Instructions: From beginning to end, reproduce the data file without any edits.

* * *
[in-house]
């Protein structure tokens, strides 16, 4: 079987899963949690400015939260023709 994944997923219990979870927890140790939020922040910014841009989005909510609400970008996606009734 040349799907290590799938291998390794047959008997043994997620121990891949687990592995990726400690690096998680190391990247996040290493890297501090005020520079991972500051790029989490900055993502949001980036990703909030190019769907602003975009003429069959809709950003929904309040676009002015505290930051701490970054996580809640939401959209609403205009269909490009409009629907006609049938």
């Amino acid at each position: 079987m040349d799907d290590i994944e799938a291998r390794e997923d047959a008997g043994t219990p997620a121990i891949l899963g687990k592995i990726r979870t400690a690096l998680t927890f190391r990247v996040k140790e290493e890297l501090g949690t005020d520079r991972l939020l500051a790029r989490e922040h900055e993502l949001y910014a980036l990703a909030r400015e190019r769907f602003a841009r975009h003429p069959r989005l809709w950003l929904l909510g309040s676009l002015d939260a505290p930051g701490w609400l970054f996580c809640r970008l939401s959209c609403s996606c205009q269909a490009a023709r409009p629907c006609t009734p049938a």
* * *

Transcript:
[in-house]
């Protein structure tokens, strides 16, 4: 079987899963949690400015939260023709 994944997923219990979870927890140790939020922040910014841009989005909510609400970008996606009734 040349799907290590799938291998390794047959008997043994997620121990891949687990592995990726400690690096998680190391990247996040290493890297501090005020520079991972500051790029989490900055993502949001980036990703909030190019769907602003975009003429069959809709950003929904309040676009002015505290930051701490970054996580809640939401959209609403205009269909490009409009629907006609049938």
């Amino acid at each position: 079987m040349d799907d290590i994944e799938a291998r390794e997923d047959a008997g043994t219990p997620a121990i891949l899963g687990k592995i990726r979870t400690a690096l998680t927890f190391r990247v996040k140790e290493e890297l501090g949690t005020d520079r991972l939020l500051a790029r989490e922040h900055e993502l949001y910014a980036l990703a909030r400015e190019r769907f602003a841009r975009h003429p069959r989005l809709w950003l929904l909510g309040s676009l002015d939260a505290p930051g701490w609400l970054f996580c809640r970008l939401s959209c609403s996606c205009q269909a490009a023709r409009p629907c006609t009734p049938a």